I'm not looking for leadership from the insiders in either the Democratic or Republican parties. Both have the same fat cat campaign contributors. Both have former staff members, friends and family members who serve as lobbyists. Both have too much invested in the status quo.
But there is an echo of hope coming from the outer fringes of both parties.
Most great movements start on the fringes of the political spectrum and eventually become mainstream.Very often movements will boil under the surface and then flash in an instant.
The civil rights movement sparked when a tired Rosa Parks refused to give up her seat on a Montgomery, Alabama bus.
A conservative grassroots movement sprung up when CNBC commentator Rick Santelli sparked the Tea party movement with some heart-felt comments. I happened to be watching CNBC when Santelli made his remarks, and the reaction was stunning. He hit a nerve.
Arianna Huffington is sparking a movement from the left side of the political spectrum. She is encouraging people to take all their money out of "too big to fail" banks and put them smaller banks in their communities.
Arianna is on to something. Martin Luther King, Jr. organized a boycott of the buses in Montgomery after the Rosa Parks incident. He learned that when you smack a politician or business in the wallet, you get their attention.
I would like to participate in Arianna's movement but I am way ahead of her. Since age 16, I have always banked in community banks. My first was the Bank of Ludlow, Kentucky. The bank president was a family friend. He taught us how to save and how to borrow responsibly. We knew the name of every person in the bank and they knew us.
Ever since, I have managed to find banks where I have a personal relationship with the local president or a high ranking officer. Customer service makes up for not having a branch in Hong Kong.
Also, community banks don't have the ability to funnel tons of campaign money into Washington. As Arianna has pointed out, just getting the money out of the hands of Citigroup, Bank of America, Chase, Wells Fargo, and other "too big to fail" banks gives the average Americans leverage.
The other thing that would give average Americans clout is tearing up their credit cards. Almost all credit cards are directly or indirectly issued by the big banks.
I don't see why banks need government bailouts when they are making 36% in interest and charging huge fees. You will be doing yourself, and all of America, a favor when you tell the credit card companies to kiss off.
The Washington Post is telling us to not bother. A headline in the business section says, "Ordinary Americans Lack the Power to Hurt the Big Banks."
The gist of the article is that banks are "too big for Americans to hurt." Therefore, we shouldn't even try. If the banks are supposedly so strong, why did they need the American taxpayers to bail them out last year?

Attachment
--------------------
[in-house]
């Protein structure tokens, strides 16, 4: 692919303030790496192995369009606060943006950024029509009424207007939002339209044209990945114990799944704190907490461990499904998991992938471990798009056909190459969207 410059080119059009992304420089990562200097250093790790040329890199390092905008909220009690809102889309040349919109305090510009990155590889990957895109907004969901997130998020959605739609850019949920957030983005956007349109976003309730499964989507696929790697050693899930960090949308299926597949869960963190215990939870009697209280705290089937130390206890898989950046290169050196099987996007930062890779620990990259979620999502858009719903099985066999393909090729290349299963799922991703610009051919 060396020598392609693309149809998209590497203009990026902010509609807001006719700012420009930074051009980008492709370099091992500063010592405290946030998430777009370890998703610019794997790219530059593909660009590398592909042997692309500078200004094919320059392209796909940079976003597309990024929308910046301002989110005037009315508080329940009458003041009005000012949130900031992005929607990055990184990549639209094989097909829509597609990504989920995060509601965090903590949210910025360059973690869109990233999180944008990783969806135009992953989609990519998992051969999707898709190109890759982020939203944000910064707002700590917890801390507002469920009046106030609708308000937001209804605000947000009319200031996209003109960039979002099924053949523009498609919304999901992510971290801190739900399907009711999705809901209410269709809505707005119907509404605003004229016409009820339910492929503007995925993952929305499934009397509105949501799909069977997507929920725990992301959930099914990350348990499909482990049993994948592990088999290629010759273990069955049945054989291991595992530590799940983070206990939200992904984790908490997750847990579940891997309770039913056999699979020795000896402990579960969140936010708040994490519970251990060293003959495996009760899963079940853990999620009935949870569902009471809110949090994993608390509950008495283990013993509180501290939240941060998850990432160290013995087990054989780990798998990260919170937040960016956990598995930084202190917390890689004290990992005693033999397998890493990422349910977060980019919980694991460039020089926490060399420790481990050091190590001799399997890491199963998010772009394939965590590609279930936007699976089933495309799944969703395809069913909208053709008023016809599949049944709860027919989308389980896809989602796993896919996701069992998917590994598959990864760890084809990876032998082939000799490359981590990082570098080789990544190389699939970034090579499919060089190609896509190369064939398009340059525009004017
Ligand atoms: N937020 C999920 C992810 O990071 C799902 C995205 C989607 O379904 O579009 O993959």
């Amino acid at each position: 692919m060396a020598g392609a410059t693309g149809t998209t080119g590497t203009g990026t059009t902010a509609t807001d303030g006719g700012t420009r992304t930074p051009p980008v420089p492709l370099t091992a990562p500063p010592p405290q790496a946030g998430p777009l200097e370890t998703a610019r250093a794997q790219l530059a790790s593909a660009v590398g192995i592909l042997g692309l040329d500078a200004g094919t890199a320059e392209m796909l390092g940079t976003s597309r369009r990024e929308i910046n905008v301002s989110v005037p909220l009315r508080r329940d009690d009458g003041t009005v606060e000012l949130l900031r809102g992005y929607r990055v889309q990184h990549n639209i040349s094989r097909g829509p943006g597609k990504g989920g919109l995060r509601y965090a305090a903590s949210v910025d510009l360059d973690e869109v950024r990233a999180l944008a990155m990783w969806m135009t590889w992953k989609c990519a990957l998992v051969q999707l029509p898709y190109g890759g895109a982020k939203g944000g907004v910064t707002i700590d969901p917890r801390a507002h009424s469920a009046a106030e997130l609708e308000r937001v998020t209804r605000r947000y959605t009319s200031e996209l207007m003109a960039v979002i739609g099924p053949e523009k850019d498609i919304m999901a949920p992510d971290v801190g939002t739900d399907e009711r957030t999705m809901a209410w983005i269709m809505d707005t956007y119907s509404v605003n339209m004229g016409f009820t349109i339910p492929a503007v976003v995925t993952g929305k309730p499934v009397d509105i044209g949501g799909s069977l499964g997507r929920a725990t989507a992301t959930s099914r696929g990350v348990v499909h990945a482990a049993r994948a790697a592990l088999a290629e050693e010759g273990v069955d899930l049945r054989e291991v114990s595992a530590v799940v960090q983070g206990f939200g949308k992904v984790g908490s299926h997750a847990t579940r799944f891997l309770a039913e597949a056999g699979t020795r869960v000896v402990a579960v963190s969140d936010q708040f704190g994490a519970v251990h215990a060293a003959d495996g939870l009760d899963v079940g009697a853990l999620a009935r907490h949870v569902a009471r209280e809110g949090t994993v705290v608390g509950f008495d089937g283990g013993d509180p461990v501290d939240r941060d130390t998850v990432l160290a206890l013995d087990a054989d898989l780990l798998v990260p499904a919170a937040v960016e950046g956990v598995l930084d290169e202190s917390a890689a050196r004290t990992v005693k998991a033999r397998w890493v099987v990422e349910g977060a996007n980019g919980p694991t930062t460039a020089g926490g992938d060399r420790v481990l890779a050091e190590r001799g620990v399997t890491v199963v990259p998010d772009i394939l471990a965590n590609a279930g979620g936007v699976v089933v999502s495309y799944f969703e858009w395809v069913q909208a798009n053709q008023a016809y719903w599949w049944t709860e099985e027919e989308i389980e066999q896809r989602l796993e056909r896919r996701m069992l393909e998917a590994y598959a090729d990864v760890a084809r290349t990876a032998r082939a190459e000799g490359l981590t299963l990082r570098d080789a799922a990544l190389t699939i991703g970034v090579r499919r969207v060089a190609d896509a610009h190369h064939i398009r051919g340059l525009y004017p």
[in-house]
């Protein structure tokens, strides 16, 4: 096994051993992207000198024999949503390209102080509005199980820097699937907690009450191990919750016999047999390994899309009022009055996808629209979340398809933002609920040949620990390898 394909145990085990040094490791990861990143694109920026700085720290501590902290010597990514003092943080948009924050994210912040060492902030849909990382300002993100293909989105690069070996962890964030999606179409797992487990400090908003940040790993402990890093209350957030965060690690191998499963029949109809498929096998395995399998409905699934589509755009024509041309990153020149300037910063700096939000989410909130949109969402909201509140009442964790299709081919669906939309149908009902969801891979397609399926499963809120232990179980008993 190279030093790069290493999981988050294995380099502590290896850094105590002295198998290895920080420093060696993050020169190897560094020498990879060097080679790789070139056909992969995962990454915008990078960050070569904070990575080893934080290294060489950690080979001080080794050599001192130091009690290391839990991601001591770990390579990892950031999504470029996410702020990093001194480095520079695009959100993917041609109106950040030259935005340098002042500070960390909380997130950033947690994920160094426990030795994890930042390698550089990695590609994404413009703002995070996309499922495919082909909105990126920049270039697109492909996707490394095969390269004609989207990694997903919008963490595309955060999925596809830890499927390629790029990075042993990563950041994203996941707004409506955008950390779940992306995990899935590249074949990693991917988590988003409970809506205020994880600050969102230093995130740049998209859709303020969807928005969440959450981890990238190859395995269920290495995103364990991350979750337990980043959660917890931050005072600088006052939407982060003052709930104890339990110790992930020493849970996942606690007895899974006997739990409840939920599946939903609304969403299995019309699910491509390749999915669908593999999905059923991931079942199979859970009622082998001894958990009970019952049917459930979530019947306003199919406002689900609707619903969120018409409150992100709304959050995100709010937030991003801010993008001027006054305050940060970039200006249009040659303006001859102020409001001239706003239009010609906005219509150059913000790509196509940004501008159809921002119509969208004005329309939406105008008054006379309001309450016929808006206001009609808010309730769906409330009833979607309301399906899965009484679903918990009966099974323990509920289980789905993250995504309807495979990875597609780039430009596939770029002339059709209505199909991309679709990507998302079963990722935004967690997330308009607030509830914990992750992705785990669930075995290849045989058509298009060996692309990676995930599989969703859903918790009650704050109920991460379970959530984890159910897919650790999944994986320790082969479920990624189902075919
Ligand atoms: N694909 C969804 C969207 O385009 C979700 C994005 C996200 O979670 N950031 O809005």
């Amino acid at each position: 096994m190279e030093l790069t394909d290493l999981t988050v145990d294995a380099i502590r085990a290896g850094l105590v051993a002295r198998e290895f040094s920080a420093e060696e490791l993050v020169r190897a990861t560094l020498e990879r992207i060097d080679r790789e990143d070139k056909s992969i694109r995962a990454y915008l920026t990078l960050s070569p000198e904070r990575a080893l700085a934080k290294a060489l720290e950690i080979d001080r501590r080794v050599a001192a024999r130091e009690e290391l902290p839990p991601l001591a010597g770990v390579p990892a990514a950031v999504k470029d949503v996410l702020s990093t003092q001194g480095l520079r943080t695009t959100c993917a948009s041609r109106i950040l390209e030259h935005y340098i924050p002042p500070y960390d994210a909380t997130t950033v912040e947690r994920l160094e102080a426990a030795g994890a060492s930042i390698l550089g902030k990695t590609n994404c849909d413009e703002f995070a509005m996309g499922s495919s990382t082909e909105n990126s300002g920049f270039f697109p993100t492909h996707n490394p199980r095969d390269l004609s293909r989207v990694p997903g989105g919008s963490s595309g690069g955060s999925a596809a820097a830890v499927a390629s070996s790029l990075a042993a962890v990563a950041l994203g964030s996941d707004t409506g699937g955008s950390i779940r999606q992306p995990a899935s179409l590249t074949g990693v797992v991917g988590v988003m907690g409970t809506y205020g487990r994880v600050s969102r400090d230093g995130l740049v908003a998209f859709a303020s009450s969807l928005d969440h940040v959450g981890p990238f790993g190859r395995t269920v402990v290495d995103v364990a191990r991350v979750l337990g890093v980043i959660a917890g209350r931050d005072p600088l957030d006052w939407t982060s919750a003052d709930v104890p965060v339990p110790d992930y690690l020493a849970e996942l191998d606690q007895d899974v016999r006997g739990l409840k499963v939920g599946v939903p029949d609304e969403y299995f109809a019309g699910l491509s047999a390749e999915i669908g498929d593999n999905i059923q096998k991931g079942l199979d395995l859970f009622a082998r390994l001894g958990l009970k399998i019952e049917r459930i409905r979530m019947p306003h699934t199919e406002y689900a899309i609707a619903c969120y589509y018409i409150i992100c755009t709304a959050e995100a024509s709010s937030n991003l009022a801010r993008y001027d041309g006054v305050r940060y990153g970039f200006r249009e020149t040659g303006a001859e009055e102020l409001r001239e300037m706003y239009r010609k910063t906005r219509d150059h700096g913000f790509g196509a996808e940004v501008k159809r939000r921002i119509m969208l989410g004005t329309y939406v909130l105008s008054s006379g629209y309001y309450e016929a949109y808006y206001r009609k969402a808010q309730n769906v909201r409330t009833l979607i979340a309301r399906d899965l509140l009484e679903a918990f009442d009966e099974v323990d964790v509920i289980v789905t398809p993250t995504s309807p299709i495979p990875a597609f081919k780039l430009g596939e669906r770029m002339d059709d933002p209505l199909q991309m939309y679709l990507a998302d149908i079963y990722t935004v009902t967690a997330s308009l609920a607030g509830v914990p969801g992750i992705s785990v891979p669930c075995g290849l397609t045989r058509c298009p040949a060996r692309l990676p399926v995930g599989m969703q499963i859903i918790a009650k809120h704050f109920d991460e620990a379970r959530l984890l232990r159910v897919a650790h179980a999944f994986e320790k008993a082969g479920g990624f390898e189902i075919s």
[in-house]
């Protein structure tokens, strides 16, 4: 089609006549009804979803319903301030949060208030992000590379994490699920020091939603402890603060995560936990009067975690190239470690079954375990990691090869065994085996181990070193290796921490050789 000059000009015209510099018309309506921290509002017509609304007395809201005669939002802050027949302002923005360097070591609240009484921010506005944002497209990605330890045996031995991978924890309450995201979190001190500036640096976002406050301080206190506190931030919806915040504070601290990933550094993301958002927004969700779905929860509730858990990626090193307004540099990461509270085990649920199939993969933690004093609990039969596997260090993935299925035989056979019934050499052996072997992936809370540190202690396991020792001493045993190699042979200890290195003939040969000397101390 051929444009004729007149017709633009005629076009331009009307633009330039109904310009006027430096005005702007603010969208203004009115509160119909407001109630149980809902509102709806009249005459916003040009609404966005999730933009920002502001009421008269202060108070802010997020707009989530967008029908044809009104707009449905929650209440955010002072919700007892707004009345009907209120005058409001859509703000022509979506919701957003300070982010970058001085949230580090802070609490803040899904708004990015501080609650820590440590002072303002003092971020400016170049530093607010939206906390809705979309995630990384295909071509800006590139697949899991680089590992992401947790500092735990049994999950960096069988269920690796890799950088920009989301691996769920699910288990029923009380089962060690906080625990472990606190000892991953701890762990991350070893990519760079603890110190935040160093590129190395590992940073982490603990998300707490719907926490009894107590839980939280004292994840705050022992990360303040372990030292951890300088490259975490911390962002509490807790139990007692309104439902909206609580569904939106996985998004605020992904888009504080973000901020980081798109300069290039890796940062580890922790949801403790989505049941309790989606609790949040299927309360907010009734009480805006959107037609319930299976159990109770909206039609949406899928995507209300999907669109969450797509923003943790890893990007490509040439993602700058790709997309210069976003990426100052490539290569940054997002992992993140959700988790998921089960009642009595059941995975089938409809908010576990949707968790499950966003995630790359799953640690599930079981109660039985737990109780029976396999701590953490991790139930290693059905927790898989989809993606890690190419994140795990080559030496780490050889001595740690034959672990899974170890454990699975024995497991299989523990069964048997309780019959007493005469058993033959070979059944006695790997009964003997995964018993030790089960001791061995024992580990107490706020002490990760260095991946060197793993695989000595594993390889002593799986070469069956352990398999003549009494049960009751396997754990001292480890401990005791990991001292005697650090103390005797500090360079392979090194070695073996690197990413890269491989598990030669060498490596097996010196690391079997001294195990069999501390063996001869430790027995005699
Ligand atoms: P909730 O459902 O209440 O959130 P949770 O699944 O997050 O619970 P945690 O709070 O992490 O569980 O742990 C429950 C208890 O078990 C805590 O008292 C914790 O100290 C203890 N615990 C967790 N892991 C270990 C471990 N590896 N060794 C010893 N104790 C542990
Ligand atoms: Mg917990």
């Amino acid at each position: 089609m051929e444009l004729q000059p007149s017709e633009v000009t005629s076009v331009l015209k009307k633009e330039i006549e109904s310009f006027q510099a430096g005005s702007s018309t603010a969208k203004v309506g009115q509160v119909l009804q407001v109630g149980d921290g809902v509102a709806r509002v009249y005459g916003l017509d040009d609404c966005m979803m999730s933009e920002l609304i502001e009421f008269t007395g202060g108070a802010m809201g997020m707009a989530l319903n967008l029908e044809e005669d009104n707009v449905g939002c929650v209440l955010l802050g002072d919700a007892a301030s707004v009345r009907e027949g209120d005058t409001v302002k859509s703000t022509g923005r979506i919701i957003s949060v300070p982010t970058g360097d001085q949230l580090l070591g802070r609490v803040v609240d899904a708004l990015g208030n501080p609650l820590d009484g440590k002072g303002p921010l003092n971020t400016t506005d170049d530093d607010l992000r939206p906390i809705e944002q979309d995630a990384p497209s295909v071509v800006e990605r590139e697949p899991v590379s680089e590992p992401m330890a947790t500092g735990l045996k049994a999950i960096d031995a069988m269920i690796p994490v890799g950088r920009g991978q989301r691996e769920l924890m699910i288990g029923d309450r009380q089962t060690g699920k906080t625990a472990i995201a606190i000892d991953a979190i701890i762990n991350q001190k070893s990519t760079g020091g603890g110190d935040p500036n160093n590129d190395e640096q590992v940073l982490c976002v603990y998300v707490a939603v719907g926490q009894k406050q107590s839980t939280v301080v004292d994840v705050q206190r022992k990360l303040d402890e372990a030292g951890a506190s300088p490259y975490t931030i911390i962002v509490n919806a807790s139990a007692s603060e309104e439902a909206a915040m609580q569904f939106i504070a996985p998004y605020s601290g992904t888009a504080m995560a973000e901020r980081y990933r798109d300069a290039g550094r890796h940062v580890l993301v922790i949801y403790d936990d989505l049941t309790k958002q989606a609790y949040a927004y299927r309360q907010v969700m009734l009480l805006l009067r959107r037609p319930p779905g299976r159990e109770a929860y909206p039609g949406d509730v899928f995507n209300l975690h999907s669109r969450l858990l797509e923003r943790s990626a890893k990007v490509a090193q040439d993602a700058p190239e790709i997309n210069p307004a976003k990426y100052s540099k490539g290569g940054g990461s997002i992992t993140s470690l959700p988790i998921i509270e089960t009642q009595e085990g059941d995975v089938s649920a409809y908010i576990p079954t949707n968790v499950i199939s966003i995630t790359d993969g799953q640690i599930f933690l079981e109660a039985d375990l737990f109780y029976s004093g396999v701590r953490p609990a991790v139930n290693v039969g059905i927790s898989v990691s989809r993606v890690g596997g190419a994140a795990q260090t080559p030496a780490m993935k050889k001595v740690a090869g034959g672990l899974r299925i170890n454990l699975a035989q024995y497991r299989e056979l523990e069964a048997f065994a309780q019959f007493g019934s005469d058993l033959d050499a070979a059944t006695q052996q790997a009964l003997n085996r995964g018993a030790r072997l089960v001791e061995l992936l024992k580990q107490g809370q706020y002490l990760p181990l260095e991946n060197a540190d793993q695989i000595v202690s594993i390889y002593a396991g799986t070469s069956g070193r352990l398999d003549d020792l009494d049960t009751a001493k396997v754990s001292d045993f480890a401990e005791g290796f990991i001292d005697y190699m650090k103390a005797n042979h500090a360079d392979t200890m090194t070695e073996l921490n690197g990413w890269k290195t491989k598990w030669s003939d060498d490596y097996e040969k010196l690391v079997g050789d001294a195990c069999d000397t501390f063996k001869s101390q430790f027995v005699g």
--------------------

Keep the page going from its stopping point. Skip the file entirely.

The article quoted a banking consultant and a guy who used to write for Portfolio magazine. Not exactly objective sources.
I don't think the Post is going to be picking up any Pulitzers for hard-hitting exposes on the bailout or AIG scandals. Like the rest of Washington, they hope those of us on Main Street will quietly go away.
Something tells me it is not happening this time. Too many people are hurting. Washington and Wall Street keep ignoring Main Street and keep promoting their own agendas and funneling more money to their buddies.
It has to stop. We can elect new leaders, make some noise and move our money to banks who appreciate us.
Elvis Presley had it right. As long as people have the strength to dream, they can redeem their souls and fly. They can dream of honest government where the concerns of the average American are being heard.
That dream comes from Americans voting at the ballot box, voting with their pocketbooks and voting by to move their money to banks that care.
Elvis came from a small town and changed the entertainment world.
If we are going to change the financial and political world, leadership needs to come from small towns too.
Don McNay, CLU, ChFC, MSFS, CSSC is one of the world's leading authorities in helping people deal with "Big Money" issues. McNay is an award winning, syndicated financial columnist and Huffington Post Contributor. He will be launching a syndicated radio show on the Wallingford Broadcasting network in the next few weeks. You can read more about Don at www.donmcnay.com McNay founded McNay Settlement Group, a structured settlement and financial consulting firm, in 1983 and Kentucky Guardianship Administrators LLC in 2000. You can read more about both at www.mcnay.com McNay has Master's Degrees from Vanderbilt and the American College and is in the Eastern Kentucky University Hall of Distinguished Alumni. McNay has written two books. Most recent is Son of a Son of a Gambler: Winners, Losers and What to Do When You Win The Lottery McNay is a lifetime member of the Million Dollar Round Table and has four professional designations in the financial services field.